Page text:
We really shouldn't be surprised by anything that happens with the Twins over these final six weeks of the season as they try to figure out which of their moving parts should still be in motion as the team careens toward 2013.

The short version is that the Twins are without nearly enough starting pitching, a middle-infield combination, bullpen depth and enough bats on the bench to be taken seriously. There's enough stuff to be sorted out that waiting until the 25-man roster limit disappears on Sept. 1 doesn't give them enough time, which helps to explain the Pedro Florimon-for-Brian Dozier swap at shortstop.

Twins president Dave St. Peter tweeted Tuesday night that he sensed "angst over the Dozier move." Another tweet that flew across my screen complained to a local TV station that the Twins were sending down their best shortstop.

Angst and outrage are not called for. TwinsCentric's Nick Nelson described his play as being "roundly awful for a full three months," and others in the local blogging community have done a good job putting Dozier into context, including this Aaron Gleeman post.

In the office, a colleague called out during Wednesday's loss, "Was Dozier any better than Nishioka?"

Well, in 240 plate appearances last season, Nishioka had a hideous on-base percentage of .278. In 340 this season, Dozier's was .271. (Defensively, despite his errors, Dozier is superior.) The difference, of course, is that the Twins:

1) went halfway around the world in pursuit of Nishioka.

2) gave away J.J. Hardy to make room for him.

3) committed money that could have gone elsewhere while adhering to the "payroll as a percentage of revenue" mantra.

4) created the mess that Dozier was being asked to cover up.

Given the state of the season, it was fine for the Twins to give Dozier a chance to play through his mistakes, but it's also fine to give a look to Florimon, who comes with defensive skills and no pretense of adding offense, before the rosters expand and the remaining games take on even more of a March-in-Florida feel.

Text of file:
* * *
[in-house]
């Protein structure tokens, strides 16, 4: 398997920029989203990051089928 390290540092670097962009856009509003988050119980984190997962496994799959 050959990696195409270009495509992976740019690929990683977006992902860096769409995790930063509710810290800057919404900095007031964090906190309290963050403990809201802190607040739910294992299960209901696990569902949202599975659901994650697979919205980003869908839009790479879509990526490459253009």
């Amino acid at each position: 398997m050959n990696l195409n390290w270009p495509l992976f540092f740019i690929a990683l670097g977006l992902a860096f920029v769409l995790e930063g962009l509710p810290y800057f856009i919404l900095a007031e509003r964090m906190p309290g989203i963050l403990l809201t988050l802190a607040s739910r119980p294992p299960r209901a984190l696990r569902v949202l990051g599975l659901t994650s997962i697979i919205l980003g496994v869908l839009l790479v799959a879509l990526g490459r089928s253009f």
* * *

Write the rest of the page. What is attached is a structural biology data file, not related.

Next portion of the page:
Keep in mind that Scott Diamond's call-up was seen as more of a prayer than a solution earlier this season and that Darin Mastroianni's arrival came only after the arrivals and failures of outfielders KKKKKKKKKKKKKKKKlete Thomas (16 K's in 28 at-bats, if you didn't count) and Erik Komatsu with his 46 OPS+.

Sometimes you try stuff and it works; sometimes you try stuff and get embarrassed. Given the circumstances, you have to be willing to understand both.

I won't be surprised if the Twins are very, very conservative with Denard Span's return in order to give Parmelee a look in right field and figure out how he fits into their future. I'm not at all confident that there will be any market for Justin Morneau (and not saying at this point whether there should be), so looking at Parmelee at first base for next season isn't on my radar. However, if he can be a successful outfielder, that could free up Span as bait for middle infield and/or pitching help.

The other ongoing tryouts are on the pitching staff. Which members of the Filler D's -- Diamond, Duensing, Deduno and De Vries -- will be serious candidates to start in 2013 and beyond? Diamond, of course, is the best bet, and I want to give Duensing the benefit of the doubt because of the way he's been moved from bullpen to rotation to bullpen to rotation in the last two seasons.

And Deduno is enough of a trip to watch that I can roll with him through the end of the season and then revisit my wildness-driven skepticism.

I'm sharing this statistic only if you promise not to accuse me of comparing Deduno to one of baseball's gods: Nolan Ryan averaged 5.5 walks per nine innings over the first half of his career (when he was barely a .500 pitcher) and then 3.8 over the second half (when he was among the most dominant). It was a different era, but Ryan also had some tiny ERAs while he was handing out lots of walks.

Again, that was NOT a comparison.

But if Deduno can find some command to go with the incredible movement on his fastball...

However, none of those guys -- not Cole De Vries or Nick Blackburn or P.J. Walters or Kyle Gibson or Scott Baker or anyone else -- abdicate management's responsibility to bring in a couple of proven starters for 2013, guys who would be considered at least No. 2 starters. The current Twins are a staff, at their best, of third, fourth and fifth starters. (Diamond needs to have more than 18 starts in a season before I'll move him any higher.)

The bullpen needs help to go with Glen Perkins and Jared Burton. Beyond them, there are no sure things for 2013. The coming weeks will show how many of the young guys are keepers and how much time the Twins will have to expend in scouting and signing the next batch of set-up/middle innings guys.

Here's a list of potential free agents, if you want to play along with the front office.

So don't fret much over the shuttling of personnel over these final weeks. Given what the Twins created for themselves, it's something that has to be done.




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Section 219: Should you trust the Twins right now?